The setting of the Thunderdome allowed fans to hear every word Reigns exchanged with Uso, from Reigns pleading for Uso to just quit and spare them both the trouble, to Uso pleading with his cousin to see the light.

In all honesty, the match didn’t need the Hell in a Cell stipulation. Aside from a few dives and Uso tossing Reigns into the cage once, the dialogue and the level of violence carried the match — and it was quite a match.

After trading whips from a leather strap, Uso utilized the strap to try to choke Reigns unconscious, and Reigns went in and out of consciousness several times. Then, when Uso hesitated to bring a steel chair into play, Reigns hit a superman punch and then locked in a standing guillotine with a body scissors that put all of his weight on Uso’s neck.

“Quit, or I’m going to take this to the next level. Don’t make me do this,” Reigns pleaded.

A driveby kick on the apron was followed by a second driveby that drove the ring steps, which had been wedged under the bottom rope, into Uso’s head and then the steel ring post.

The referee attempted to call off the match, but Reigns wouldn’t go out without getting what he wanted out of Uso and this match. Even as officials spilled into the ring, Reigns would be satisfied with nothing short of an “I quit.”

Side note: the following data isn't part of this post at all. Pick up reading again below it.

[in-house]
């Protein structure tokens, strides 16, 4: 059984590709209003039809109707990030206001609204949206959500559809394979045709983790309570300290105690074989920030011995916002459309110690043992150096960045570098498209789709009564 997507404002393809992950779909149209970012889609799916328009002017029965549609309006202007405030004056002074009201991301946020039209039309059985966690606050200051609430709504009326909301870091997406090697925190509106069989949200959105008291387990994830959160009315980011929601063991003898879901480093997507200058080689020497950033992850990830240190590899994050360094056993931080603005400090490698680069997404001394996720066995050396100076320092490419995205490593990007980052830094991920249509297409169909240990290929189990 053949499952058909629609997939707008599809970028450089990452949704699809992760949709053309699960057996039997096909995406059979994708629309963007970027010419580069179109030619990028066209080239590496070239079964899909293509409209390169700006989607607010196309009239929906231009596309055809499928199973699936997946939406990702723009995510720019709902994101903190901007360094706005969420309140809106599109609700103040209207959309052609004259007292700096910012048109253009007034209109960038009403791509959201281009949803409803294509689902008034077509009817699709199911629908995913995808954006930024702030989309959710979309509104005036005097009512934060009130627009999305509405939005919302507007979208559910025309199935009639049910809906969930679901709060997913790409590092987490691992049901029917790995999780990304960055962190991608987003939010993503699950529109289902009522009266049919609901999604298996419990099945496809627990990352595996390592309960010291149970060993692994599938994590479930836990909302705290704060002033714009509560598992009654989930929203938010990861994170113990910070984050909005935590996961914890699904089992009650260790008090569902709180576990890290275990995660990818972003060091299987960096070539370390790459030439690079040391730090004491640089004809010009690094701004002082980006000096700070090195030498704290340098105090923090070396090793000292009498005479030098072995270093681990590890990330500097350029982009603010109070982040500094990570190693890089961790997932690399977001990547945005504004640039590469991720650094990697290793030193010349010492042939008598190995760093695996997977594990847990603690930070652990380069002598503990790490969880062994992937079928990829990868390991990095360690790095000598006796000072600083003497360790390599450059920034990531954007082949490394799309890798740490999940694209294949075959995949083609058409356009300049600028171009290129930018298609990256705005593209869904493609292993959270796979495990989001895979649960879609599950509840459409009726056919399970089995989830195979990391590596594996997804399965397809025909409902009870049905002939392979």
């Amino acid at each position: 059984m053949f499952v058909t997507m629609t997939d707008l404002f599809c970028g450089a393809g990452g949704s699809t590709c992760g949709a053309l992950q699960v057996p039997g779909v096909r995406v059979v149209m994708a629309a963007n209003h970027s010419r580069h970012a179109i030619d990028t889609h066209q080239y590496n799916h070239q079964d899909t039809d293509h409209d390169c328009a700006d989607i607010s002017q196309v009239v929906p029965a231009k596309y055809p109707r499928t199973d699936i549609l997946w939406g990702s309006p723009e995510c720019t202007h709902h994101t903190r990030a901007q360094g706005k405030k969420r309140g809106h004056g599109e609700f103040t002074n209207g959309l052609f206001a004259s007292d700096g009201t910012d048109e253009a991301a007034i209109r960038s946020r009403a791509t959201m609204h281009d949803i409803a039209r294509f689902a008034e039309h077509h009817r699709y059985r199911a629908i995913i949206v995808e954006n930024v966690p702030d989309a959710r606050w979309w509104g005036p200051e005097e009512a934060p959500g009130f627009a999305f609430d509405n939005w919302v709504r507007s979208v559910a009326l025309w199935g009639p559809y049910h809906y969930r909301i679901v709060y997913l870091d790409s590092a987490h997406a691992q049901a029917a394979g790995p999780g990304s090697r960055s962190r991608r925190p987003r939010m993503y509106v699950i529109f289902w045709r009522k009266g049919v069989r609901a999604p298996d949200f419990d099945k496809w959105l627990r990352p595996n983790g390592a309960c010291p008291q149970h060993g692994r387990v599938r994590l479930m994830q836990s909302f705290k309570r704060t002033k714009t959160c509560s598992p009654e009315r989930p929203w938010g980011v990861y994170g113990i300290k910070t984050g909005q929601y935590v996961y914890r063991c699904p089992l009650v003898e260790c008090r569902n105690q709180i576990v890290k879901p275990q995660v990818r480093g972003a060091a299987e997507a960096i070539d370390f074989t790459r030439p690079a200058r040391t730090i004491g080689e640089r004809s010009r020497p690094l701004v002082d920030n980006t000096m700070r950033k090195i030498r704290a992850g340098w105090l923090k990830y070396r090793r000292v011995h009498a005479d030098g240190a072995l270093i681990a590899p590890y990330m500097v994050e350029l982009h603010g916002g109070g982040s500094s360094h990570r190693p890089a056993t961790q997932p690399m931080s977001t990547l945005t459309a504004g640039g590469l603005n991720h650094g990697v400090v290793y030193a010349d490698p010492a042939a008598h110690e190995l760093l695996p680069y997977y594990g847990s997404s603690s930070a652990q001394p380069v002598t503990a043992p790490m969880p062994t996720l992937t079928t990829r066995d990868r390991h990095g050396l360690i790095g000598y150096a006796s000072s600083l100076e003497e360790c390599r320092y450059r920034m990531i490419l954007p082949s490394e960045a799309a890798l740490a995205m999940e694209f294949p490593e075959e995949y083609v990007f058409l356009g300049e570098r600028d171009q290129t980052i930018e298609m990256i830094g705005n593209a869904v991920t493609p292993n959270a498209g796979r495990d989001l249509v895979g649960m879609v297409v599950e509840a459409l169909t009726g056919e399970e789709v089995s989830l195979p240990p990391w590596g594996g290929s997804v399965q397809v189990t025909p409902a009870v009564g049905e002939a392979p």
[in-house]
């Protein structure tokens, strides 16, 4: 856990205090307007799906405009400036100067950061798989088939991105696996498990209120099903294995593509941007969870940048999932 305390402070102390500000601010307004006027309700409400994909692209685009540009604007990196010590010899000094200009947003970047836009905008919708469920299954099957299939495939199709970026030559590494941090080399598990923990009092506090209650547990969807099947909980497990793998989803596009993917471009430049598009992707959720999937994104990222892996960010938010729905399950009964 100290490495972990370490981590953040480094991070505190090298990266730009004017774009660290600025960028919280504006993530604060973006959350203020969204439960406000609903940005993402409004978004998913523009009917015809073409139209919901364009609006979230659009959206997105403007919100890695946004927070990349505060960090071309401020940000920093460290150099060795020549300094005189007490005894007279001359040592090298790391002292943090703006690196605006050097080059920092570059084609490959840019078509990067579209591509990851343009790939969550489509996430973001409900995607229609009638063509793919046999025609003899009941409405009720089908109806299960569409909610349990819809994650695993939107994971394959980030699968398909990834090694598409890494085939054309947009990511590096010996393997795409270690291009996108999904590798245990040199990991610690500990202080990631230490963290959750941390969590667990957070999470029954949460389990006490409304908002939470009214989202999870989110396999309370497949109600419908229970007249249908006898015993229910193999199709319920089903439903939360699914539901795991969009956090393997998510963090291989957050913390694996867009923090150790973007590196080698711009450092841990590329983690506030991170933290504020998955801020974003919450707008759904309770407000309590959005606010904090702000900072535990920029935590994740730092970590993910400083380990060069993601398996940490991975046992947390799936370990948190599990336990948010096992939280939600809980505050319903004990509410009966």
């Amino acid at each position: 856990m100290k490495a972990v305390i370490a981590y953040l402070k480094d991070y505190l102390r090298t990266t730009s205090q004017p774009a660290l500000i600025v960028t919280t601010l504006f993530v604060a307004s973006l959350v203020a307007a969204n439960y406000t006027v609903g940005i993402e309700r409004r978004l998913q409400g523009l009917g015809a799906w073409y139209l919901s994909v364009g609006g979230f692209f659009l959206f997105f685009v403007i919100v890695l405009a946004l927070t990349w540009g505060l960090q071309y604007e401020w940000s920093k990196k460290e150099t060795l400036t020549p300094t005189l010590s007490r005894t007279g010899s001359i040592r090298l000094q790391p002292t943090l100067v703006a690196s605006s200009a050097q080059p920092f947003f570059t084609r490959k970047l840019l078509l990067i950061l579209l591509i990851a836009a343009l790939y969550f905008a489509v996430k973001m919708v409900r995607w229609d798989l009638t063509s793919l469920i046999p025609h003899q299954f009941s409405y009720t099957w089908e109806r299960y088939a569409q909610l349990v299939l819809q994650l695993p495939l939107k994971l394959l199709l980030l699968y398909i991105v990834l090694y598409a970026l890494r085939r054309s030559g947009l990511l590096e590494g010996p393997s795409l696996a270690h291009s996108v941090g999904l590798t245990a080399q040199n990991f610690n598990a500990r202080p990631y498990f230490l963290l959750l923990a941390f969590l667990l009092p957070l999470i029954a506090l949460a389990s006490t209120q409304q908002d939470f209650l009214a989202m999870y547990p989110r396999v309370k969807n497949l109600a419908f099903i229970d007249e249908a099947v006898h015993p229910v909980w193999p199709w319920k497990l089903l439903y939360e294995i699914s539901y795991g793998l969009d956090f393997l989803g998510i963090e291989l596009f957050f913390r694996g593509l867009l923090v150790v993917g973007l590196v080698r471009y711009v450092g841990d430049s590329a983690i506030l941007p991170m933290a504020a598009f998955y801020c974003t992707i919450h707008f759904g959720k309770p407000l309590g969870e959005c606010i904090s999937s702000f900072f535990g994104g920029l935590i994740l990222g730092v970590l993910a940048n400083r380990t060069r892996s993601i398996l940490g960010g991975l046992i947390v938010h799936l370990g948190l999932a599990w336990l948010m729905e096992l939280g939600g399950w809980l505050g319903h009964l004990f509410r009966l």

When Reigns lifted up the steel stairs and lined up Jey Uso’s head underneath, Jimmy Uso ran out to save his twin and tag team partner, covering Jey’s body. Jimmy pleaded for the violence to end, saying that they were cousins, and that they could fix things. Reigns broke down into tears as Jimmy pleaded, “Look at me, please. Whatever you’re going through, you know we’ve got you. This ain’t it.”

“I don’t even know who I am anymore. I’m sorry,” Reigns replied. But the moment Jimmy reached out his arm, Reigns pulled Jimmy — recently sidelined by knee surgery — into a guillotine. Jey mustered all of the power he had to pull himself up, and then said, “I quit” to save his brother.

To rub salt in the wound, Reigns’ father and uncle, Sika and Afa, joined Reigns at the top of the ramp and blessed Reigns by putting the chief’s beads around his neck in celebration.

What’s next: Per Paul Heyman’s prematch stipulation, Jey Uso is now Reigns’ “indentured servant” — more than a bit troubling given the history attached to that term. In any event, he must now follow Reigns’ every order moving forward. Reigns has plenty of options for finding a challenger on SmackDown moving forward, but only time will tell.